Comedy podcasts thrive on the parasocial relationship between hosts and their audience, according to new research from media company Global, with 87% of listeners feeling like they’re chatting with or hearing from friends.
Global’s Show Me The Funny whitepaper is based on a survey that the broadcasting company conducted in April 2023 with 926 monthly comedy podcast listeners aged 18+. The research follows a previous report that Global released in January this year on the growth of news podcasts.
In the aftermath of the COVID-19 pandemic, a global financial crisis and political disasters, the report shows that many listeners turned to comedy podcasts as an escape (91%) and made them feel as if they’re a part of something due to their ability to be relatable (80%) and intimate in nature (84%).
“Comedy podcasts give comic talent a platform to be unfiltered, raw and true to themselves, very much like live comedy has done for decades,” said Global’s head of comedy and entertainment podcasts Chris Lander. “In that respect, comedy podcasts can give audiences the unfiltered content they can’t get anywhere else in the broadcast space.”
The report also showed that when comparing podcasts to other forms of comedy such as stand-up or scripted TV, more than 79% of audiences are turning to podcasts because they feel more real, more natural, and less edited and censored than other forms of comedy.
Comedian and podcaster Elis James told PodPod in a previous episode of the podcast that he didn’t notice how different his podcast audiences were until he and his co-host John Robins started doing live shows. James' career now includes significant amounts of podcasting after the success of his comedy audio series The Elis James and John Robins show, How Do You Cope?, and the newly-released history podcast Oh, What A Time…
“I realised that the audiences were very, very different to the kinds of audiences I used to get as a stand-up comedian and they were far more loyal and far more engaged,” said James. “You didn't have to introduce yourself, because they already knew you because of your work, and so the gigs were easier and more fun.”
“I didn't have that audience prior to doing podcasts, this all comes from doing podcasts, and so I'm very, very grateful that there's this medium that I enjoy doing.”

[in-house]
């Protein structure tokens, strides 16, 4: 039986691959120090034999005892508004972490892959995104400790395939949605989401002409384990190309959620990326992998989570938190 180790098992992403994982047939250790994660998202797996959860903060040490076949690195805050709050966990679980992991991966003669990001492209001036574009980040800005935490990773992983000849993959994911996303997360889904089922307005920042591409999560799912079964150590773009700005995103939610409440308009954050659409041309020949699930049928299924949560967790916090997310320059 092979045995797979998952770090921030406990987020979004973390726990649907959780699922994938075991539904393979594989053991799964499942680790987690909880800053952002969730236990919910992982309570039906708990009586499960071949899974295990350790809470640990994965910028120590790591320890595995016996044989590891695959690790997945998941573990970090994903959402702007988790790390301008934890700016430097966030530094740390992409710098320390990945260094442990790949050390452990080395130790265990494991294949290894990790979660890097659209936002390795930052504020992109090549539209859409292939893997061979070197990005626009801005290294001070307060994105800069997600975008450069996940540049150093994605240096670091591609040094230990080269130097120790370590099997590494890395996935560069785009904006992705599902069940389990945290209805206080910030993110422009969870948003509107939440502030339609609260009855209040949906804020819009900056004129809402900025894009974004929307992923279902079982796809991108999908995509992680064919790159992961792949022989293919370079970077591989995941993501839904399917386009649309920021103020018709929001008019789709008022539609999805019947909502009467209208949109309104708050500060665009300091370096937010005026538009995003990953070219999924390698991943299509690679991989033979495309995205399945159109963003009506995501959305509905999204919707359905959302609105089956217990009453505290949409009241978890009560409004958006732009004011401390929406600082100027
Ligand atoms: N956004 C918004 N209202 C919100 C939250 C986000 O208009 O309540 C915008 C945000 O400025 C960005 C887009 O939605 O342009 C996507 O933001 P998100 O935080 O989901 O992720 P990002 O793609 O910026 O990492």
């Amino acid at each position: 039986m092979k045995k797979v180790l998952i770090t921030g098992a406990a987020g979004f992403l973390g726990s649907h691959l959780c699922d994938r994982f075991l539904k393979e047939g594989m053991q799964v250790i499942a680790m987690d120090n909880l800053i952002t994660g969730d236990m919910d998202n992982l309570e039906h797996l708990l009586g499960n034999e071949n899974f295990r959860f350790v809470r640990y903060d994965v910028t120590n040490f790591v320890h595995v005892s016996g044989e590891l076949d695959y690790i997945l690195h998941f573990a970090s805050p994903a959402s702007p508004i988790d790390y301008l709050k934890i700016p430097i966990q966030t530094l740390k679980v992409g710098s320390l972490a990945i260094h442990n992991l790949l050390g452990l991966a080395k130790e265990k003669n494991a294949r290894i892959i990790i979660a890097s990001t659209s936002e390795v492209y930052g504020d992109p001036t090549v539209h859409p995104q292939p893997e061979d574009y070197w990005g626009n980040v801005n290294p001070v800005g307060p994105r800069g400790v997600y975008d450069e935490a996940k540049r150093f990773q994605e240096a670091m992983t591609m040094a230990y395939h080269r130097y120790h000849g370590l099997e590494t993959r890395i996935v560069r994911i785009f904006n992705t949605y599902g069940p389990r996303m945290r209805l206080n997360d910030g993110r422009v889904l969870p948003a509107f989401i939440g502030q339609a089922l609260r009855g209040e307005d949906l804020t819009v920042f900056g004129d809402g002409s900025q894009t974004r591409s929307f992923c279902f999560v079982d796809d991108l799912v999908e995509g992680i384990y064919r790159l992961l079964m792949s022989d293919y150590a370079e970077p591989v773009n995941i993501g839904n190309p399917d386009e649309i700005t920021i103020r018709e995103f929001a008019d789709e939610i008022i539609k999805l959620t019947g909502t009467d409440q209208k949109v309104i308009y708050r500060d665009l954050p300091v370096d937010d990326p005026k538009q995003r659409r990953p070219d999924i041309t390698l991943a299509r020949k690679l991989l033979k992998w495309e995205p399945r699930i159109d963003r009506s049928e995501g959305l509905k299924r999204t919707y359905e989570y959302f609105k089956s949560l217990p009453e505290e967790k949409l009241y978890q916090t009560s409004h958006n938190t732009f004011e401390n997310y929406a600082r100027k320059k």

In the comedy scene, there has been a growing trend of traditional stand-ups turning to podcasts as a way to reach a wider and more engaged audience. This includes long-running shows such as Birthday Girls' House Party with sketch trio Beattie Edmondson, Camille Ucan, and Rose Johnson as well as newly-launched shows like Handsome with comedians Tig Notaro, Fortune Feimster, and Mae Martin.
For audiences that are already fans of comedians prior to them launching a podcast, the report shows that 67% of listeners are keeping up to date with their favourite comedians and presenters through listening to podcasts. It also allows the hosts to be more open and personal with their audience, as over 70% feel that they get to know the hosts in a more intimate way and that they are less afraid to voice their opinions in a podcast environment.
“I don't feel like I [approach] a podcast with the same nervousness and need to deliver as I do when I approach stand-up,” said Johnson in a previous episode of PodPod. “I also feel like with a podcast, you're not trying to get a laugh every five seconds and to be honest, when I listen to podcasts where people are trying to do that, I find it really off-putting.”
“I want to hear natural conversation, I want to hear people's genuine relationships, and how that’s generating humour.”
Due to the authentic nature of comedy podcasts, listeners are highly engaged and often listen to more than one podcast at once. The report shows that 72% of the survey respondents are listening to up to six different comedy podcasts in one month while more than 60% listen two to three times a week, and feel the need to keep up to date with the regular comedy podcasts that they listen to.
The number of listeners is also expected to increase in the next year, with 71% saying comedy podcasts are a larger part of their routine compared to a year ago, and 57% of respondents saying that they plan to listen to more comedy podcasts going forward. These shows present a key opportunity for brands that want to invest in podcast advertising, as 90% of listeners answered that they already expect to hear advertising when listening to a comedy podcast.
Although 83% say that the ads inserted into comedy podcasts don’t necessarily have to be funny, over half of listeners prefer ads to be host read, as they feel more personal. Comedy listeners are also more likely to be engaged with brands; over 50% find ads in comedy podcasts more memorable and better to concentrate on than other formats, and 49% act on them or visit the brand’s site.
“Comedy podcasts are a great home for audio ad campaigns - from host reads to spot ads and integrated features, there’s something for every advertiser,” said Global director of commercial for audio Katie Bowden. “And rest assured, there’s no need for laugh-out-loud humour from brands."
“The relationship between comedy podcast hosts and their fans is particularly unique and positive, allowing brand and product messaging to be seamlessly integrated into a show, to inspire listeners whilst they’re feeling relaxed and happy.”